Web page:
“Banks get an increase in short-duration Treasuries. Net-net, they are in a less vulnerable position and will show a boost in profits.”

“Banks that play along by levering up the most,” concludes Dan Amoss, “will benefit the most.”

   So what to do now?

If you believe in the companies that you own, “it’s easier just to sit during times like this,” advises Chris Mayer. “With a massive wave of selling pressure, it’s pretty clear that the fundamental stories don’t matter just now.

“That’s great news, because it means that the odds of picking up something really good are solidly in your favor. Panic and fear are what are driving these stocks lower, not necessarily any change in the fundamental value of the assets or businesses.

“I know there is a powerful urge to ‘do something,’ which for most people suggests ‘sell stuff.’ But the time for that was before the sell-off happened. Now, with stocks so cheap, the best thing to do is to wait it out or pick up some things.”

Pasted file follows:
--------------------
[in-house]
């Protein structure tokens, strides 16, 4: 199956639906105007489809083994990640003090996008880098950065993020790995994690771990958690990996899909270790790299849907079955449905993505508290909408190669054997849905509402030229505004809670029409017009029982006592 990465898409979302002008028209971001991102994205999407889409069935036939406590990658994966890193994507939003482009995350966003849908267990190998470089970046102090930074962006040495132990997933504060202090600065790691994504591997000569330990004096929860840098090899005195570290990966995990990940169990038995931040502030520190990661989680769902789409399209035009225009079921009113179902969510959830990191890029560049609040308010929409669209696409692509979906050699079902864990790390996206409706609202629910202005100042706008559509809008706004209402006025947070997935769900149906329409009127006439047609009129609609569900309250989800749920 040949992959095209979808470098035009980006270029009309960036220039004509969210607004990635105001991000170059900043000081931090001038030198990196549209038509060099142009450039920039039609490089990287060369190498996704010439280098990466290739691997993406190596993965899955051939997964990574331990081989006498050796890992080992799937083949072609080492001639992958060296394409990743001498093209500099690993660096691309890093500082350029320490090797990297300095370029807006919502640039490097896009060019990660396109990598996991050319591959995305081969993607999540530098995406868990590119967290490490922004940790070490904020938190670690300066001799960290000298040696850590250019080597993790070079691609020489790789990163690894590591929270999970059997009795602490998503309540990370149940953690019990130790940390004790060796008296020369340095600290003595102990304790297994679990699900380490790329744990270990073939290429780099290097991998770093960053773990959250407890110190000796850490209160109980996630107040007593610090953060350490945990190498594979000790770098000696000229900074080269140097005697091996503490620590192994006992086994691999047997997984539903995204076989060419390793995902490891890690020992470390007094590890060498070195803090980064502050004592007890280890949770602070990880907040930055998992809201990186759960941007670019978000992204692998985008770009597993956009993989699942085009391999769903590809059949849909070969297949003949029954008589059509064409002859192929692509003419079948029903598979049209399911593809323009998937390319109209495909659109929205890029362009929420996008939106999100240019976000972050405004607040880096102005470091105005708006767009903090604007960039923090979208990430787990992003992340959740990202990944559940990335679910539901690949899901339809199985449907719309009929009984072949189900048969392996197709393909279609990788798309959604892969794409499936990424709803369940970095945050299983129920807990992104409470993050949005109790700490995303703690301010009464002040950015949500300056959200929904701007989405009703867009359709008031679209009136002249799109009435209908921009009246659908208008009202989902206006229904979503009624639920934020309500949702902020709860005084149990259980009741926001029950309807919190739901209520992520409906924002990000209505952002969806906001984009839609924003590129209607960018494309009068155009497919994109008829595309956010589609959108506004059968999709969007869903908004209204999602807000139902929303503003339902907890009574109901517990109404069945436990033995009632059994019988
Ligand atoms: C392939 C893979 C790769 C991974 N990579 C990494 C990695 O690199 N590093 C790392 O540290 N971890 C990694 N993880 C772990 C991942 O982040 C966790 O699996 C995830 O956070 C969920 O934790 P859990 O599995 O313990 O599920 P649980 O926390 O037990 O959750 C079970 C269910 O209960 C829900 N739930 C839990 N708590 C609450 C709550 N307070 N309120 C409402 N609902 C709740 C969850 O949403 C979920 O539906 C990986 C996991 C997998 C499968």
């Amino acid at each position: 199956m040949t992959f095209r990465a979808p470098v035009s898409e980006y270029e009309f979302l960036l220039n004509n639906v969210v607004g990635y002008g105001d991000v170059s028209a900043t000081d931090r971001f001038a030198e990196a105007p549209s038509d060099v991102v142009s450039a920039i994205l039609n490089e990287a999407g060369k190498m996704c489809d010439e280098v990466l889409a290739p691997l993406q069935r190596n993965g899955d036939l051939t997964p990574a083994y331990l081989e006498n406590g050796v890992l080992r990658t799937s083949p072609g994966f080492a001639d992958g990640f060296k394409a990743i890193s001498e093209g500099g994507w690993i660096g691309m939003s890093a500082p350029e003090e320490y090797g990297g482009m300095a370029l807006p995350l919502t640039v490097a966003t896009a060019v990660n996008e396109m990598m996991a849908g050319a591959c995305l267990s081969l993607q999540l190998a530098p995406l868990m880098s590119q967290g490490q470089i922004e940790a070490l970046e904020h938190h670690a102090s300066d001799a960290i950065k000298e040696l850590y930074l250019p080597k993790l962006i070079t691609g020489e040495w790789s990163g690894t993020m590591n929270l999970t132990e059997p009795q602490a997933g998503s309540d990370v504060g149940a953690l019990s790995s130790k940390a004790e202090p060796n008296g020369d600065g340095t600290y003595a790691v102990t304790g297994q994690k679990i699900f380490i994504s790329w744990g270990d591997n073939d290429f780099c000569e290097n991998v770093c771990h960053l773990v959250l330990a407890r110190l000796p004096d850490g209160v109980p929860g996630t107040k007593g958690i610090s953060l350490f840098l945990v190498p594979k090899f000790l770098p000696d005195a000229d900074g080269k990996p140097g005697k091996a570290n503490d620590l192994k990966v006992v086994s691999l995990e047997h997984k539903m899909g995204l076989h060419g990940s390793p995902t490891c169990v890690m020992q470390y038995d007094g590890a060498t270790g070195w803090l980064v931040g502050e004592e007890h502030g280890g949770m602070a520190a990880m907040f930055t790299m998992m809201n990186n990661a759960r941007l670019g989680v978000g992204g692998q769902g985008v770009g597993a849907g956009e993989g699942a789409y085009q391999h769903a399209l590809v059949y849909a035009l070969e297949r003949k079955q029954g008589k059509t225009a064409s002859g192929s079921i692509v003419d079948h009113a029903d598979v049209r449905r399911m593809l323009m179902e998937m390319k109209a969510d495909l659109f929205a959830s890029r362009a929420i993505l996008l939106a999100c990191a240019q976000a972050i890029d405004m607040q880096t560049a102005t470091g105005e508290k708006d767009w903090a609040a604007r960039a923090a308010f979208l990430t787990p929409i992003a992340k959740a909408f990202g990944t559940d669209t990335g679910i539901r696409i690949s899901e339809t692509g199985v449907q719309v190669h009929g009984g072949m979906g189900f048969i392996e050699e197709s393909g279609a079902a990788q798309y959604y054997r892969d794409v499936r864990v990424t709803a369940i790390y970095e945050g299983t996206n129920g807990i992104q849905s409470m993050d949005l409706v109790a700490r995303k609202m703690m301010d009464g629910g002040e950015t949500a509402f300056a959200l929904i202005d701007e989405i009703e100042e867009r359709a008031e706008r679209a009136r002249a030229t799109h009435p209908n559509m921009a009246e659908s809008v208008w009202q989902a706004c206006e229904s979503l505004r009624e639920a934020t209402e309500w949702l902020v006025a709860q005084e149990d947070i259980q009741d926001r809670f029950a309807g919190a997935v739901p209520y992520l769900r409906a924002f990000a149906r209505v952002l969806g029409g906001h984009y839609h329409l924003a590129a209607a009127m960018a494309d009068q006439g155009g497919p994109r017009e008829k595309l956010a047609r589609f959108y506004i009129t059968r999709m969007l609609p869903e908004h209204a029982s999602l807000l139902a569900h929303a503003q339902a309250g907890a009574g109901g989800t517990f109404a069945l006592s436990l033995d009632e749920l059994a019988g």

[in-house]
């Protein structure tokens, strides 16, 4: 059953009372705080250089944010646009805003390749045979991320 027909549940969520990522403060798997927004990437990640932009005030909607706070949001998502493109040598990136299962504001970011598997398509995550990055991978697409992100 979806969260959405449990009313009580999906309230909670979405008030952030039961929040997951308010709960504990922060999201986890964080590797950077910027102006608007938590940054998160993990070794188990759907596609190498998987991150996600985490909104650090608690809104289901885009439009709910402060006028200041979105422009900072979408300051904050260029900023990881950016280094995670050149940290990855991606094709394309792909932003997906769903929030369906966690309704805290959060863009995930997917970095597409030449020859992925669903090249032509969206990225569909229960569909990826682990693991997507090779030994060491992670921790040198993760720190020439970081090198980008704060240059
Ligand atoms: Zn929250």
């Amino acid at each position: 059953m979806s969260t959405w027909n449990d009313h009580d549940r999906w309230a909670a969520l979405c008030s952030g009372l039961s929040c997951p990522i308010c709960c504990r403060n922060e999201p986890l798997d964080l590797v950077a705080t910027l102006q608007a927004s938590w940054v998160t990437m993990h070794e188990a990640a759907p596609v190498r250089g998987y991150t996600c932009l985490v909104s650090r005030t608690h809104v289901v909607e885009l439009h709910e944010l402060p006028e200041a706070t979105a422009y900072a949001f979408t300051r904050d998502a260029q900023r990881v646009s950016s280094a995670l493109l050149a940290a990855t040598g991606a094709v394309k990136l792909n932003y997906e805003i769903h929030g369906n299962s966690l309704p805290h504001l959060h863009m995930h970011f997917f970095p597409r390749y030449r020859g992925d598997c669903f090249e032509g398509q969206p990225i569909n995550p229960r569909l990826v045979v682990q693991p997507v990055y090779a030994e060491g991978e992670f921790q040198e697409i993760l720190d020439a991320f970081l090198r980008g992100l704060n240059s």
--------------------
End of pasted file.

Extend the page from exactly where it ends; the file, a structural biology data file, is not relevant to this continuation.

Fitting then, there is one thing that is reminiscent of 2008: opportunity.

“We saw many stocks plunge,” says Chris, “from $16 down to $2, from $40 down to $13 and so on. But if you just went about your business, tending to the daily affairs of your life and not your portfolio, you were well rewarded for your patience in less than two years as these stocks recovered the ground loss and then some. And that was 2008.

“Today stocks are cheaper than in 2008. Balance sheets are stronger. They have already been through the fire and are better prepared for a turbulent economy.”

   “It’s easy to get discouraged,” commiserates Byron King, looking at prices in the natural resource sector. “Still, I’m convinced that the best managed of energy and mining companies — certainly those with excellent assets in their resource base — will survive whatever happens on Wall Street and in the political halls of the world.

“It’s a tragedy that the bad decisions of a relatively small number of policymakers across the globe cause such a huge and immediate effect on the economy. But the world is full of people who want things — food, shelter, transportation and much more.

“The world has strong demand for basic resources like oil and gas, plus other valuable things like uranium, iron, aluminum, copper, precious metals and much more.”

   Major U.S. stock indexes are treading water today, and European indexes closed slightly in the green, traders evidently exhausted by the previous day and a half of selling.